Student asking: "What's your background and why IV nursing?"

  1. Hello, all. I'm a male student nurse, 33 years old (2nd profession, etc.) and about to graduate in May, 07. Throughout school, most of my clinical experiences have been med-surg, which is what my school recommends for new graduates' first years as RNs. However, I've hardly ever felt like med-surg is a good fit for me. Perhaps it's just my ignorance and pre-graduation jitters, but I just can't see myself enjoying work as a med-surg nurse.

    That being said, I'm investigating other routes I could take as a new RN - and IV nursing has caught my eye. The few I've talked to at hospitals say they enjoy their independence and traveling all over the hospital. They've enjoyed honing a finite skill that is also a necessary service. But I'm curious about what others of you might have to say.

    What do you do as an IV nurse? Is IV nursing (whatever your particular kind) a realistic pursuit for a new grad? What do you like about about your work? In advance, thank you for sharing your opinions.

    - S
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  2. 12 Comments

  3. by   sbivrn
    Just saw your question. You can certainly make a career out of vascular access nursing. It is much more than running here and there starting IVs. I am not aware of any specialty IV teams that will hire a new grad, however. Most will want a few years of bedside nursing under your belt first. You cannot skip this step. You need to hone your IV starting skills and learn more about vascular access in general before you can be effective in this area. But should you decide to go that route there is a certification- CRNI- that will be helpful for you to get. I love this area of nursing and cannot see myself doing anything else right now. But be forwarned it is a fast paced field and patients as well as the nursing staff will come to depend on you as a resource.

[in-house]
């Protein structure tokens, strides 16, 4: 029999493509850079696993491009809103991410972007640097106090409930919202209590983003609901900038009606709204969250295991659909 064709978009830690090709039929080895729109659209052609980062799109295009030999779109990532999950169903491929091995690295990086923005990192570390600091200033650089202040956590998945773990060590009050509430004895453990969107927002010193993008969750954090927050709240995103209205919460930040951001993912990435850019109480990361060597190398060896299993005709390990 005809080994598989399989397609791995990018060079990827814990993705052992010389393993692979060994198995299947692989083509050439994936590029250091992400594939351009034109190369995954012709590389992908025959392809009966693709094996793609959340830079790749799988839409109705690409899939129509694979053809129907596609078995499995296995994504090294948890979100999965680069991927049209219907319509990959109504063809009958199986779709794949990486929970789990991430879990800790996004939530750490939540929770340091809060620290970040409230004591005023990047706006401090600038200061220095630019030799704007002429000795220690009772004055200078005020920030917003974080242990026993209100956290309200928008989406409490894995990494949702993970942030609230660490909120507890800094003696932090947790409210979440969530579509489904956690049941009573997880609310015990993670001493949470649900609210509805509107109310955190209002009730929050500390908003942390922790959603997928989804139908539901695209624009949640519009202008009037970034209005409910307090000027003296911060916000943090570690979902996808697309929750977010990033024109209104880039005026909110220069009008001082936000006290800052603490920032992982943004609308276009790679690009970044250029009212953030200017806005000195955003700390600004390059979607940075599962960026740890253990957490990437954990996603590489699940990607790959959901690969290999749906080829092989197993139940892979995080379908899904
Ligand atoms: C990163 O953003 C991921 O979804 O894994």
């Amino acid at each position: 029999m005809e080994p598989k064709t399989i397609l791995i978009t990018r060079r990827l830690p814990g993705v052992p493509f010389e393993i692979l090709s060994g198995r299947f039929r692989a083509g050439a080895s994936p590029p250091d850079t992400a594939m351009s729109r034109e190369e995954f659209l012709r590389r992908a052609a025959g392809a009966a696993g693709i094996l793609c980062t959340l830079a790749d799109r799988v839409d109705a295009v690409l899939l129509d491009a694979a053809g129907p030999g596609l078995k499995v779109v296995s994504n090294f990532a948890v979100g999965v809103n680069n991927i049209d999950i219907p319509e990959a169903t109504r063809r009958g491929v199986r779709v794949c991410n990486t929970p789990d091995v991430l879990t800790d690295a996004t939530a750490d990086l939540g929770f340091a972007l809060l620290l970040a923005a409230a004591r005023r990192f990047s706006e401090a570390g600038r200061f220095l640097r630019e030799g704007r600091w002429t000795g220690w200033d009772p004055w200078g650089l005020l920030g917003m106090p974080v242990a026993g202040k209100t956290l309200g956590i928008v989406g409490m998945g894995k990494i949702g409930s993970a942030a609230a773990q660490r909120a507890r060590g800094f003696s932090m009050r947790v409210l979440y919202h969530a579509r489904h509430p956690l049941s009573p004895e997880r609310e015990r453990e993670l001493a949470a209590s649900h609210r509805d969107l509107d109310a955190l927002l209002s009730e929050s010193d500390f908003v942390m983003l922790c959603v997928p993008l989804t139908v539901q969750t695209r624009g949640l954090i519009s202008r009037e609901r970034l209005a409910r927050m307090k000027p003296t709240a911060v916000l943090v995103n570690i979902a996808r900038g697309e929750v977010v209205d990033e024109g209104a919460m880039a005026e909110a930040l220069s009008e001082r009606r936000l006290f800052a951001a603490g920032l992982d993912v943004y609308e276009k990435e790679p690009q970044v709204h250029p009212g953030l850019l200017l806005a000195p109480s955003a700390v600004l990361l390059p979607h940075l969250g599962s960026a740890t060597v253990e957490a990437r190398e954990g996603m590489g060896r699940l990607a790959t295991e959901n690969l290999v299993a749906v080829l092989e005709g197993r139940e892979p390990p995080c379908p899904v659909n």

4. by   Chaetognath
    Thanks for your thoughtful reply. Since first posting, I've spent some time with a PICC team, too. They, too, seemed highly satisfied with their work. What I'm seeing, though, is exactly what you pointed out in your post: I'll need a "few years of bedside nursing" first.

    I'm working on figuring out what's bothering me about my med-surg experiences, and I think it boils down to frustrating staffing ratios for both nurses and (especially) the PCTs that support them. I'm not afraid of experiencing the anxiety of being a novice and working extremely hard to become competent, but I am afraid of being asked to do more than is safely possible by one new nurse - or, as I'm seeing, with a veteran RN.

    Within the last week, I started considering a place that has excellent staffing ratios (just for starters), and bedside nursing looks a lot better from there.
  5. by   bettycat
    Hi,